RSTV- The Big Picture : To Abort or Not

  • IASbaba
  • June 7, 2018
  • 3
The Big Picture- RSTV
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To Abort or Not



General Studies 1:

  • Women related issues

General Studies 2:

  • Issues relating to development and management of Social Sector or Services relating to Health, Education, Human Resources

In News: Ireland has said an overwhelming yes to a woman’s right to safe abortion — unthinkable in this largely Catholic country even a decade ago. The Irish voted overwhelmingly to repeal the Eighth amendment to the country’s constitution, which was passed in 1983 and which placed a foetus’s right to life and that of its mother on an even keel, making abortion all but completely illegal.

Currently, abortion is only allowed when a woman’s life is at risk, but not in cases of rape, incest or fatal foetal abnormality.

Background: Halappanavar, a young dentist who was 17 weeks pregnant, had been admitted to a hospital in Galway with back pain, which ended up into a raging infection and sepsis. Doctors refused her requests for an abortion, in fear of violating the law, leading to her death.

Halappanavar’s death galvanized a generation of young Irish women to fight for their reproductive freedom because it revealed to them the horrors of the Eighth Amendment and made plain how the law could affect — and even end — their lives.

Right to ‘Safe’ Abortion – Human Right

  • In countries where abortion is heavily restricted, lawmakers are less likely to be invested in reproductive health, and this includes prenatal care and access to other reproductive health services.
  • Where individuals are denied abortion care, they also tend to be denied lifesaving medical care at other stages of their reproductive lives, including before and after pregnancy. Combating maternal mortality must go hand in hand with ensuring access to safe and legal abortion for everyone who needs it. When we restrict abortion access, we force people to go to great lengths to get the care they need, which often means traveling out of state and taking time off work. This is an especially difficult burden for those who are low income.
  • If the pregnancy was the result of sexual violence and the woman does not want to continue with the pregnancy, then forcing her to do so represents a violation of the woman’s bodily integrity and aggravates her mental trauma, impeding her healing and recovery from violence.
  • Unsafe abortion takes the lives of 47,000 people worldwide every year, making it a leading cause of maternal mortality and morbidity globally. These are all preventable deaths. Ensuring access to safe, legal abortion, coupled with the promotion of effective contraceptives, is quite literally the only way to reduce complications and mortality rates connected to abortion worldwide.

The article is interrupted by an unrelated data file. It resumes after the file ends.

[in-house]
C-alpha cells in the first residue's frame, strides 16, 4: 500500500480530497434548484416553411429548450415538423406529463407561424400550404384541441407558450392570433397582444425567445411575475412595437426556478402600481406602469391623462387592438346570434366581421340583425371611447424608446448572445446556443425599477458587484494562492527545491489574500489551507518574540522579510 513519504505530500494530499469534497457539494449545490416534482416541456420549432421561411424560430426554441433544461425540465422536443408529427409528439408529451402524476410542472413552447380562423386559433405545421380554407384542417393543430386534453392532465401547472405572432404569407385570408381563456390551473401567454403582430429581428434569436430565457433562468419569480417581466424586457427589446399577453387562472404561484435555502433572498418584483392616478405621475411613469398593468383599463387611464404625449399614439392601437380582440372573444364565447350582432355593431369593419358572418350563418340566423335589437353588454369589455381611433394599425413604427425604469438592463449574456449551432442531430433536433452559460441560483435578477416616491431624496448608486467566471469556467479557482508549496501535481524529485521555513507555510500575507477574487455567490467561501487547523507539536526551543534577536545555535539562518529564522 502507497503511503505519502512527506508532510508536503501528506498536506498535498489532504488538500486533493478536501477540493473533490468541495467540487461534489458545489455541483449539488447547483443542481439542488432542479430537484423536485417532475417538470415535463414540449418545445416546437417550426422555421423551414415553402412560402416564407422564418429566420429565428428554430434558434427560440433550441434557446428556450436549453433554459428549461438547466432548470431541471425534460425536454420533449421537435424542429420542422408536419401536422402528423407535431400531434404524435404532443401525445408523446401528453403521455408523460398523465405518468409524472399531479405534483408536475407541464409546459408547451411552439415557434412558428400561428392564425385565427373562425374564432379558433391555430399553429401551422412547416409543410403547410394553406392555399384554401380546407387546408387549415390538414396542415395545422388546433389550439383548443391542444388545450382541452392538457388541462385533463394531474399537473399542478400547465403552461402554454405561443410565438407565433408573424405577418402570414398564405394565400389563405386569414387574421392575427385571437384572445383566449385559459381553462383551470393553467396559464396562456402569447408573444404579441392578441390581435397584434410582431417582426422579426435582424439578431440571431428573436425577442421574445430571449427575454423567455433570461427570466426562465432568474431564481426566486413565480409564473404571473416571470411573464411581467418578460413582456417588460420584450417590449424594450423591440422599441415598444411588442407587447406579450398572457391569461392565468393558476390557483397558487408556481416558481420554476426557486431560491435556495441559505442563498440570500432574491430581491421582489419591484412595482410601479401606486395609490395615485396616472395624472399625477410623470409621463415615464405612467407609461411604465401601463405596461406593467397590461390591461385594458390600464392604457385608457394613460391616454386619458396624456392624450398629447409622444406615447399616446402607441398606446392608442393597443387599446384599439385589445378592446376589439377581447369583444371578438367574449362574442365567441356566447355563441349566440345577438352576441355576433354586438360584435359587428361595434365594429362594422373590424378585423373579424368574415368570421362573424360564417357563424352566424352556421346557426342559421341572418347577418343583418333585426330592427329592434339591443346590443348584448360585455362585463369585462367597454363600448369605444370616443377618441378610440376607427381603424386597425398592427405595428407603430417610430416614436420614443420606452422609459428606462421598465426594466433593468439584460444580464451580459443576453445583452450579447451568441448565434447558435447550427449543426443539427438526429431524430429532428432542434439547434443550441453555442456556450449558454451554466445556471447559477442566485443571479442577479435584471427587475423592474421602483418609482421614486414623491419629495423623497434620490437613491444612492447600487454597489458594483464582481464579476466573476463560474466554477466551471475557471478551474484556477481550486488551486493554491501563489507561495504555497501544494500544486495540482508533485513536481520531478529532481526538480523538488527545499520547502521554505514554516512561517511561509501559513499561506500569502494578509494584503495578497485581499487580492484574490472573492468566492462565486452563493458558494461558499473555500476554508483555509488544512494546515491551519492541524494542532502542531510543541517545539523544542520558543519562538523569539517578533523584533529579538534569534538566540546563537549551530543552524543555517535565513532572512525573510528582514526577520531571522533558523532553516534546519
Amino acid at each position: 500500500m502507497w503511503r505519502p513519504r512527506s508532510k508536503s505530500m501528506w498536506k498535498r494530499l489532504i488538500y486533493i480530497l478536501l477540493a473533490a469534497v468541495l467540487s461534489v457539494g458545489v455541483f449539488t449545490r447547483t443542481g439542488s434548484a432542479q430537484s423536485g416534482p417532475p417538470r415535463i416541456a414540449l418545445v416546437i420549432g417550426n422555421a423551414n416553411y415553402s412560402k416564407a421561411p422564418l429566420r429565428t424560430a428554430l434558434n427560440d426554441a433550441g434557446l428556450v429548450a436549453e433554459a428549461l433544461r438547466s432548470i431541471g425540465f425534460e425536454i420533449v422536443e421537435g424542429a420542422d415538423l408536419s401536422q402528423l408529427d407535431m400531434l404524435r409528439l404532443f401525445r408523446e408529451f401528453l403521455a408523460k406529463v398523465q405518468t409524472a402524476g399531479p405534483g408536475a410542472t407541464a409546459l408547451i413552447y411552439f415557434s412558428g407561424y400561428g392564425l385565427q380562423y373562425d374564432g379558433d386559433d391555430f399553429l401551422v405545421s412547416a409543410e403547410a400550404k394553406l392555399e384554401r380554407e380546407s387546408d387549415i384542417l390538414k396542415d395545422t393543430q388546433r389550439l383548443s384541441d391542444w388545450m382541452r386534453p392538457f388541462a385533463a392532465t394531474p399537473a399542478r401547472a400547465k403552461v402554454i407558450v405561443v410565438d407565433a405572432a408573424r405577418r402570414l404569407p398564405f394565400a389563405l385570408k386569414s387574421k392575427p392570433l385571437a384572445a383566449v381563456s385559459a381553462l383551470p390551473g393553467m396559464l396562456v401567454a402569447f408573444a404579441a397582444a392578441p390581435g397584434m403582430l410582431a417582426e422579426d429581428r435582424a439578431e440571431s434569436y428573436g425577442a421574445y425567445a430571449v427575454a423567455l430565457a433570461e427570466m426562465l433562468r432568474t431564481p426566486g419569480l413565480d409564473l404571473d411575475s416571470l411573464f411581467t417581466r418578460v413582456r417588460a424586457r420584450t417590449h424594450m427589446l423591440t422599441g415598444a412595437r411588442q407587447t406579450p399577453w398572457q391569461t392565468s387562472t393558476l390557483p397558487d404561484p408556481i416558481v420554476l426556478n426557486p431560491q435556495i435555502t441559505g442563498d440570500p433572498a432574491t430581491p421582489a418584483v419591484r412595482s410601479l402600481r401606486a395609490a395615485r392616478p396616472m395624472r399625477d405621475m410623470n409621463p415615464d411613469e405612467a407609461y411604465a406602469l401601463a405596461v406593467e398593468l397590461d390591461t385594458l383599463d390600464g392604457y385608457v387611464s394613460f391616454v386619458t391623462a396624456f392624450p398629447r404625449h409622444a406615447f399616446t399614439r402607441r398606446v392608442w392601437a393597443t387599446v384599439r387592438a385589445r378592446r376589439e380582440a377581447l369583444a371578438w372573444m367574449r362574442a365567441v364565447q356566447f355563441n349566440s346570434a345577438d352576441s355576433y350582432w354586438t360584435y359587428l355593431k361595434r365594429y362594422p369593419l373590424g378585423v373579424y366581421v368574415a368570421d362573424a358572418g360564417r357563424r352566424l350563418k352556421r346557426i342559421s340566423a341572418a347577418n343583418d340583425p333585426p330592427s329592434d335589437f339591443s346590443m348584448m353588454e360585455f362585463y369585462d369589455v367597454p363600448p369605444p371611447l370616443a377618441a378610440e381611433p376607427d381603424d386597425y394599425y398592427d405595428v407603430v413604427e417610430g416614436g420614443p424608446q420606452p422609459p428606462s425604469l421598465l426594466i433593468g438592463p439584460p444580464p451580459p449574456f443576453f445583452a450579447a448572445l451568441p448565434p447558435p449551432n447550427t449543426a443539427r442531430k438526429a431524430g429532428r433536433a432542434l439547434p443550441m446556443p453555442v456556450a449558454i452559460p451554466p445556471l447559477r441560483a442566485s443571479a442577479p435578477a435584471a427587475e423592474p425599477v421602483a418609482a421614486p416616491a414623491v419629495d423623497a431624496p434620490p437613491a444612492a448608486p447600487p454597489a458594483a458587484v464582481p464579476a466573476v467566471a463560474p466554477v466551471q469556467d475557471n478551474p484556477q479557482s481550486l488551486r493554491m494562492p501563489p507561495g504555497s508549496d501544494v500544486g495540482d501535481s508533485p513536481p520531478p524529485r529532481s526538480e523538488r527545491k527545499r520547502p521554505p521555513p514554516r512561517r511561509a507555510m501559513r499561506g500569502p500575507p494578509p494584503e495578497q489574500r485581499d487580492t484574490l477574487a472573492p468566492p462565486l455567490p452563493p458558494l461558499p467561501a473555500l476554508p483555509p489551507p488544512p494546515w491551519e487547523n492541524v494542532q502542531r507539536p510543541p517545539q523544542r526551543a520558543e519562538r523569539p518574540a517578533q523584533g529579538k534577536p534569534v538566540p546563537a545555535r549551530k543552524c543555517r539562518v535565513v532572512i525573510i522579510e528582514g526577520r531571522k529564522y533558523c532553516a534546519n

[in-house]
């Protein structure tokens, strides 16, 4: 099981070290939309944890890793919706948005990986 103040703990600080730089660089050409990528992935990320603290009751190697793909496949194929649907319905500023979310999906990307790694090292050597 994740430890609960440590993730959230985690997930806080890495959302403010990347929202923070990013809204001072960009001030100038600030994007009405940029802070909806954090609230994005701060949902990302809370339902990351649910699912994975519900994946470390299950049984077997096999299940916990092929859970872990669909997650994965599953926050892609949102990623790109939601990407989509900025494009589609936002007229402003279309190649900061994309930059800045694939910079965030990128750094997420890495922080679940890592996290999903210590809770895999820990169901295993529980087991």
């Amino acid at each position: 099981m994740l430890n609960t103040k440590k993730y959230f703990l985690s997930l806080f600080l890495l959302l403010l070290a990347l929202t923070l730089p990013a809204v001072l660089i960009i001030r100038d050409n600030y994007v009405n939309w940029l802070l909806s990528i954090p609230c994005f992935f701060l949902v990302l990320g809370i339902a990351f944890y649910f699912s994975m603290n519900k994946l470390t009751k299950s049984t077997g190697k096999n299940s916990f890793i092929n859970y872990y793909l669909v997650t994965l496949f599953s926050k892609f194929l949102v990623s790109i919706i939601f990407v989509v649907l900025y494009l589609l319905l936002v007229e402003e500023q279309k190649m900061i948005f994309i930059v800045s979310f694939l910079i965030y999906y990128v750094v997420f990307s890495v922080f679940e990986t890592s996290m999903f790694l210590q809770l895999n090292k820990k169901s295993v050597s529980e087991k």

• Abortion is often the only essential health care service not provided by people’s regular reproductive health care provider and within their usual health care system. We know that when abortion is legal, it is extremely safe. It is a basic human right to decide whether and when to have a child without putting your health and very life at stake.

The Way Forward

For women in India, access to abortion has been marred by extreme stigma, lack of awareness about its legality, unavailability of safe services near the community, and high costs charged by providers. Unsafe abortion practices were the third largest contributor of maternal deaths in India.

While India has legalised abortion by the Medical Termination of Pregnancy (MTP) Act, this privilege is clouded by the fact that unsafe abortions remain the third highest cause of pregnancy-related deaths. We need to urgently address this –

  • First, recognise a woman’s right to exercise her choice and protect her by amending the Indian Penal Code to decriminalise abortion for the woman.
  • Second, support and provide last-mile access and availability of safe abortion by widening the provider base as proposed by the pending amendments to the MTP Act.
  • Third, acknowledge the termination of pregnancies with major abnormalities as a part of standard medical care any time in pregnancy as was traditional practice, without having to seek legal exception for each case.
  • Fourth, further grounds should be incorporated for the abortion – for example it should be extended to 24 weeks and not just 20 weeks as other abnormalities may surface then.
  • Finally, identify and avoid potential conflation of the MTP Act with the Pre-Conception and Pre-Natal Diagnostic Techniques (Prohibition of Sex Selection) Act that results in stigmatisation of all doctors providing abortions to ensure women are not denied abortion.

Awareness amongst women is of paramount importance. The judiciary and lawmakers need to maintain a secular outlook and strive to ensure that the women citizens of this country have equal citizenship rights in consonance with the Constitution and with accepted international covenants on human rights. These include a right to life for the woman, as also a right to dignity and a right to benefit from scientific progress. Religion and other traditional frameworks are inherently imbued with patriarchy and cannot be used by a secular state to direct its laws and policies.

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